Steakhouse open since 1966 is one of the last remaining Toronto restaurants of its kind
A Toronto steakhouse that's been open since 1966 is one of the last remaining relics in town of a bygone era.
Bardi's Steakhouse in the Financial District was opened in 1966 by Phillip Bardwell, and has been owned and operated by Alex Manikas since 1976.
"When Bardi's opened there were about a half dozen notable traditional steak houses," Manikas tells blogTO. "Today, Bardi's and Barberian's are the last still operating."
Bardi's is similar to Barberian's with its downtown location, iconic decor, A-list visitors and classic menu.
At Bardi's, you'll find a $42 shrimp cocktail that boasts having "the largest shrimp in the city," as well as surf and turf, bone-in rib steak and green peppercorn steak.
They were actually the first restaurant in Canada to be licensed by The American Angus Association to sell purebred Aberdeen Black Angus under the brand Certified Angus Beef, which is specially graded by the USDA.
Styled after an old-school New York steakhouse, the walls of the main floor are decorated with original song sheet covers from the 1920s and 1930s.
"To some, the decor is dated, to others it's charming, comfortable or classic," says Manikas.
The look of the space has been updated over the years, however, with a second-floor dining room with private dining and a glassed-in wine cellar designed by II By IV.
"Over the years Bardi's has been honoured to host Prime Ministers and foreign heads of state, star athletes and celebrities and titans of Bay Street legal, finance and business," says Manikas.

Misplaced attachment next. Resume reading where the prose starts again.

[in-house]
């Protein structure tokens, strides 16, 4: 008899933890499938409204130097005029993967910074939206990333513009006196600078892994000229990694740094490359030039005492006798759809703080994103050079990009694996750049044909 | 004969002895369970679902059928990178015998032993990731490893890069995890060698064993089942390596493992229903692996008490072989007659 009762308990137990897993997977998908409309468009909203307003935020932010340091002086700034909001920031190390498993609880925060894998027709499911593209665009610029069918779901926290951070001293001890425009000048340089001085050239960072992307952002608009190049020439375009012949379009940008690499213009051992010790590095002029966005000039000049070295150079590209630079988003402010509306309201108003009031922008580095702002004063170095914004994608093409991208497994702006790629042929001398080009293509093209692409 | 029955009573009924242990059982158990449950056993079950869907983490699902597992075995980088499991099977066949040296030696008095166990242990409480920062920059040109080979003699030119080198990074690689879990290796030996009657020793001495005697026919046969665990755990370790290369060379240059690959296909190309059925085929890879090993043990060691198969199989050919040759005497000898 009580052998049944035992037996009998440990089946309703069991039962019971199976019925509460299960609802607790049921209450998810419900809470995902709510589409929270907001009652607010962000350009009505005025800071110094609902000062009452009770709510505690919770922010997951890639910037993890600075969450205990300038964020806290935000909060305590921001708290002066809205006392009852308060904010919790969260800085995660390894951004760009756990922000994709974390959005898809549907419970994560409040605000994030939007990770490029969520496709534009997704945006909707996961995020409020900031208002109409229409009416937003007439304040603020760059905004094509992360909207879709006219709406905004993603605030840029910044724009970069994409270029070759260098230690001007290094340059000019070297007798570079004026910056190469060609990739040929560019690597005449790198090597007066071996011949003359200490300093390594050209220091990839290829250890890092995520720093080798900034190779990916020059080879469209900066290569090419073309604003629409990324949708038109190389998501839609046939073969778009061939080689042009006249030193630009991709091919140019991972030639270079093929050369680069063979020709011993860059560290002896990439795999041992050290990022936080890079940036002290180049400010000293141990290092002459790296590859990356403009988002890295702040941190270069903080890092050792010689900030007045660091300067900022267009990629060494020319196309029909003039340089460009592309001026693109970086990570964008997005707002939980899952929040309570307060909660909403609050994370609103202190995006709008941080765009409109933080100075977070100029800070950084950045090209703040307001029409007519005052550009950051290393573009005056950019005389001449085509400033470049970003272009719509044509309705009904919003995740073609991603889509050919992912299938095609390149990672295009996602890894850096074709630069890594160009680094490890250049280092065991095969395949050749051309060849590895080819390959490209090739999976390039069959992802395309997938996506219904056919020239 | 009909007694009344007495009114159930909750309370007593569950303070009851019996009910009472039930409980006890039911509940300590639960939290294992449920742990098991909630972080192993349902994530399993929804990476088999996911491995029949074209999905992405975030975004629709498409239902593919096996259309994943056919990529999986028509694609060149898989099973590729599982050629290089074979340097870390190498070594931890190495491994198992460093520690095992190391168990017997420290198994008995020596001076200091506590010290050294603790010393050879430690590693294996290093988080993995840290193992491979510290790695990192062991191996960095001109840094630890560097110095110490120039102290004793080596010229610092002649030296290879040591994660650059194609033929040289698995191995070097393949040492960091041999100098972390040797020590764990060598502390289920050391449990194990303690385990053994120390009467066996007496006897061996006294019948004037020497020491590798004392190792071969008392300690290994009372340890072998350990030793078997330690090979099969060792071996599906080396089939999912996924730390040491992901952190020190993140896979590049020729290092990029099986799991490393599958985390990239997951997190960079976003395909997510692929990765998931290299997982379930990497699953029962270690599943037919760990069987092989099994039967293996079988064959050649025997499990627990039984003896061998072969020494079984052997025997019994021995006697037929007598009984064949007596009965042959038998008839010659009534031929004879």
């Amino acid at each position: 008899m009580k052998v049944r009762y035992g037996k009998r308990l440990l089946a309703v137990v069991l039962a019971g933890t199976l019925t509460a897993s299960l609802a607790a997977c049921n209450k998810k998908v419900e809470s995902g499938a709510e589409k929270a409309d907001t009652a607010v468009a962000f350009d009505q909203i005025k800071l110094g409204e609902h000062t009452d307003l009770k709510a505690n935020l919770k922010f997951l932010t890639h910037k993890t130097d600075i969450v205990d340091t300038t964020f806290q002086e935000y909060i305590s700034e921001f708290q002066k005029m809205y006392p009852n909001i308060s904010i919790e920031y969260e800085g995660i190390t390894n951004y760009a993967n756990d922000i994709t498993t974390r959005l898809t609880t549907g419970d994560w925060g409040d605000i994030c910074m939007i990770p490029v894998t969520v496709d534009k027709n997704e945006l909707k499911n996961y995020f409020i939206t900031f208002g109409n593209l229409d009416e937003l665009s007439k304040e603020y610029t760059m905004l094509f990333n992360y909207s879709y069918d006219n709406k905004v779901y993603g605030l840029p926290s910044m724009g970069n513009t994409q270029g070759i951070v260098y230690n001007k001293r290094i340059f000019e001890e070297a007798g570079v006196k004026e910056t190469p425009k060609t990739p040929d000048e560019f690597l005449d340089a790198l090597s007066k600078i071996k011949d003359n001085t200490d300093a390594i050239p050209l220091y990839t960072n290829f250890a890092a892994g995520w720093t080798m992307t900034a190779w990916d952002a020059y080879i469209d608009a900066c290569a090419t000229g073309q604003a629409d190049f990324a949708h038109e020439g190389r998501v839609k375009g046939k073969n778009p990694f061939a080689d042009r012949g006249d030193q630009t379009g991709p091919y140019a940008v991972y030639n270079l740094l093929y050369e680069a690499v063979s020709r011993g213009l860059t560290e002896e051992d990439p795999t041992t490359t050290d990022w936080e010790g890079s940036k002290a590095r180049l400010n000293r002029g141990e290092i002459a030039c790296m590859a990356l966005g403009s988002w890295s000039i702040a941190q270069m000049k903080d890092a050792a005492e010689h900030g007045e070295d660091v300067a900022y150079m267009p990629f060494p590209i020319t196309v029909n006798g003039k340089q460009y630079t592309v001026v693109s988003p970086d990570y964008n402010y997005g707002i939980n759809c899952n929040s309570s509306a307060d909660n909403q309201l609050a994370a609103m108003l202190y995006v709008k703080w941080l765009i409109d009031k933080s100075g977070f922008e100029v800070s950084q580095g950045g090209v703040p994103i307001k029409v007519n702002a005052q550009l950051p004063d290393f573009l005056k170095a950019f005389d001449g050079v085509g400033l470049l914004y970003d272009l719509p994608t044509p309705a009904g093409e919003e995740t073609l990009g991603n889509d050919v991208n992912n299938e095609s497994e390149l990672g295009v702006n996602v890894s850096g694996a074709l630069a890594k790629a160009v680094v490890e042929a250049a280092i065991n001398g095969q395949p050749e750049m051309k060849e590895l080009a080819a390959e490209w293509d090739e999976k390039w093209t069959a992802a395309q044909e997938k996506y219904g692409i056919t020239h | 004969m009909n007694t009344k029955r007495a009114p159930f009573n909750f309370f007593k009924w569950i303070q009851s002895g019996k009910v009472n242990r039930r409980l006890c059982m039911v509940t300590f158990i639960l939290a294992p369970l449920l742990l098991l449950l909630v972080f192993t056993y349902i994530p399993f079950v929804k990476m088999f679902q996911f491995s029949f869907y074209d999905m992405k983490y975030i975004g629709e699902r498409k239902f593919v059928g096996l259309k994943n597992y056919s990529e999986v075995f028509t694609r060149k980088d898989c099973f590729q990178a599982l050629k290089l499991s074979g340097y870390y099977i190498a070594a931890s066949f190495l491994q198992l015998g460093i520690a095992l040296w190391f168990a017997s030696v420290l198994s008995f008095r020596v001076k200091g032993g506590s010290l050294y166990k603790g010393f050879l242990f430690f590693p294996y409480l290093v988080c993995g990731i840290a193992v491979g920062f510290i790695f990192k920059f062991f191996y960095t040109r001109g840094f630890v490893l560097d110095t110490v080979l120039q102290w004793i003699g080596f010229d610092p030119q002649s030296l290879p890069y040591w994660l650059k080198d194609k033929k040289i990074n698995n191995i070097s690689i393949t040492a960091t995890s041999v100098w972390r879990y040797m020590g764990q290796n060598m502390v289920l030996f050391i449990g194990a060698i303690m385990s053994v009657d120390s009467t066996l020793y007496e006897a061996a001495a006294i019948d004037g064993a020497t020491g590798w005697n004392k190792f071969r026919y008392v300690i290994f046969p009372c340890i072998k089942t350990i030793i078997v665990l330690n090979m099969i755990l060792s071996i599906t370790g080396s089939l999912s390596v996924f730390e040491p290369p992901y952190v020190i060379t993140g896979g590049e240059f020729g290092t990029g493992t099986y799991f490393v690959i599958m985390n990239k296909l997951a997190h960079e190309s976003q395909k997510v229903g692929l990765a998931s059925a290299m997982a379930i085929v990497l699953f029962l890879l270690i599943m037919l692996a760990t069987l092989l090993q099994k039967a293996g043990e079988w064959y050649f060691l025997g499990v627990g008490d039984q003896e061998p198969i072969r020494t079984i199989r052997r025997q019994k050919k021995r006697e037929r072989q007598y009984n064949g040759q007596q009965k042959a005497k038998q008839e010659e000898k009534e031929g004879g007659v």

"One of my favourite guests was the legendary Ella Fitzgerald. She played the Royal York Imperial Room for many years. She dined in frequently and we often catered meals to her hotel room just across the street. Besides the obvious talent, she was really a lovely person and a pleasure to be with."
There was only one brief time when no one was eating or shooting at Bardi's, but thankfully it's behind the restaurant and they're still here.
"The lockdowns were simply painful. Personal financing was necessary to maintain operations and keep most of the core staff," says Manikas.
"Many of our staff have been here for over 20 years, knowing and recognizing a lot of returning guests by name. It's interesting that we have guests that either met, were introduced or engaged at Bardi's and return to celebrate 30-plus-year anniversaries."
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